The road to prosperity runs through Conklin, New York -- but people here say the good times keep passing them by.
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Kenny Brown works at a local pizza shop and says the economy is struggling and depressed.
"There's barely jobs left. There's no one left to spend the money, and we need something to bring money in and people to stay in the area," Brown told the FOX Business Network. That something, according to Kenny, is fracking.
Just a few miles from Conklin, across the border in Pennsylvania, thousands of wells are fracking the Marcellus Shale, deep below the ground, releasing valuable natural gas. Fracking has created 30,000 jobs in Pennsylvania over the the last ten years, and will add roughly $26 billion annually to Pennsylvania's economy by 2020, according to IHS Global Insight.
But New York counties and towns on the Pennsylvania border, an area called the Southern Tier, can only watch as their neighbors reap the rewards from fracking. New York Gov. Andrew Cuomo decided recently to extend a statewide ban on high volume fracking, despite estimates fracking would create 15 to 18,000 jobs in economically depressed areas like the Southern Tier.
Dan Fitzsimmons owns 185 acres of land on the New York side of the border and says fracking would bring his family millions of dollars in royalties from leases with gas companies. But Fitzsimmons can't earn one penny extracting the gas from his land because of the ban. He says Gov. Cuomo made a political decision that hurts people in the Southern Tier.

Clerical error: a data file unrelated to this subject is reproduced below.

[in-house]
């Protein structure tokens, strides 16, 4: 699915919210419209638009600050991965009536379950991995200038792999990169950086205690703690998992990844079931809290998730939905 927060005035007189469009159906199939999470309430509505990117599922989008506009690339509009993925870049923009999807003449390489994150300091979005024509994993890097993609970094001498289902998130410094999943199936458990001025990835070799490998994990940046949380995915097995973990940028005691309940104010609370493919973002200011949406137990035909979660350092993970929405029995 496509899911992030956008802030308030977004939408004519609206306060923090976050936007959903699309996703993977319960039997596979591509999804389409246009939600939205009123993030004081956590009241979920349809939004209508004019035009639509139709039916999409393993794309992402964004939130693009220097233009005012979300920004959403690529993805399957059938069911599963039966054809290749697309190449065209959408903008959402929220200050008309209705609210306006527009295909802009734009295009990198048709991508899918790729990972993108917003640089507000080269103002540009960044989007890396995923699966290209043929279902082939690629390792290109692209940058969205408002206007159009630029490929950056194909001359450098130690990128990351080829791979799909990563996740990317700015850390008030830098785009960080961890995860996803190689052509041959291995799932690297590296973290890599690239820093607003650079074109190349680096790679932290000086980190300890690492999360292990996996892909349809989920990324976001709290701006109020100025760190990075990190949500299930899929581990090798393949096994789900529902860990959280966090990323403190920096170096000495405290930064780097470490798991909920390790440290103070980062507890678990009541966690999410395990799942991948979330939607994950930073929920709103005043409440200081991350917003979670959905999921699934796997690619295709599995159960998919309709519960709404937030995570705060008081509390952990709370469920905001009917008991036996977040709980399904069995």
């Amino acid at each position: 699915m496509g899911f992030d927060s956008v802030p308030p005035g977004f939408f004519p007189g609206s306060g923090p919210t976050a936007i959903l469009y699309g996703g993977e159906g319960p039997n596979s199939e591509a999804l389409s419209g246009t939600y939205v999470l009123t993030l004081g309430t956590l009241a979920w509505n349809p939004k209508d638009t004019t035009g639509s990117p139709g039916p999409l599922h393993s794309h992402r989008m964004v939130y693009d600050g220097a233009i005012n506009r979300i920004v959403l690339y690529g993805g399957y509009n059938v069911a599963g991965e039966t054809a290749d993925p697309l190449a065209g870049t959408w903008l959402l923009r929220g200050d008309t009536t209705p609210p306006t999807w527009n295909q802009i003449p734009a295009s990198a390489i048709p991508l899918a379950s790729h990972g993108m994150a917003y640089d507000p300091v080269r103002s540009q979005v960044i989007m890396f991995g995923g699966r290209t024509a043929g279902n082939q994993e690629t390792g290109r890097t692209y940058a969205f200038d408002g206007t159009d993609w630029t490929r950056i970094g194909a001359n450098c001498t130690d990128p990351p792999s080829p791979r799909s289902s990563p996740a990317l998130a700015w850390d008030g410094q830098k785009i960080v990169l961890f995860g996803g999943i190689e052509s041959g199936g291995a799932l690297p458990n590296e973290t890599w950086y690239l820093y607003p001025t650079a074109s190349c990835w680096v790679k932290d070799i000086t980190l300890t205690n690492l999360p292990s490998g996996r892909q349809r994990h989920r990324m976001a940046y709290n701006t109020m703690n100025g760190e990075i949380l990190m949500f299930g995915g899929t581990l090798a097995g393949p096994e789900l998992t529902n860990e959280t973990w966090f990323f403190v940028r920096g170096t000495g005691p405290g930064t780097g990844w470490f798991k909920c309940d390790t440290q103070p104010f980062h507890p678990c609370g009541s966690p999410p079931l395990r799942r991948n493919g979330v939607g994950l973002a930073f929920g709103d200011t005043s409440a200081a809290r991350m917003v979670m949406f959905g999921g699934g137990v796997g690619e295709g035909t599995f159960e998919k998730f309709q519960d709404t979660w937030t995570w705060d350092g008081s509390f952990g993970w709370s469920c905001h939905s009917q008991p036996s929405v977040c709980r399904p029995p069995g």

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"We had a lot of dreams for our land. I can't do those things, that income is there, I could have it -- but the governor stopped us," Fitzsimmons said.
People in Conklin wonder what they can do to create jobs without fracking. Big businesses like GE and IBM left long ago and today unemployment in the Southern Tier runs higher than the rest of New York. More than 17% of the people in Broome County, home to Conklin, live in poverty-- which is also higher than the New York average. Conklin town supervisor Jim Finch has proposed that his town and others secede from New York and join Pennsylvania. Tom Sinclair, a professor of public administration at Binghamton University just north of Conklin, says it would be possible to secede.
"If the state of New York legislature and the state of Pennsylvania's legislature agree to this transfer it could happen. As a practical matter it would be much more difficult," said Sinclair, adding that he doubts the New York general assembly would ever approve it.
In Conklin they hope Gov. Cuomo changes his decision. Furniture restorer Al Fortunato is tired of watching people lose their jobs and move. He says Gov. Cuomo "needs to pay more attention to the Southern Tier and forget about New York City and get some money, income up here and help us out."
Without fracking, Fortunato and the other people in Conklin worry their future will be like Dan Fitzsimmons' plans for his land, just a dream.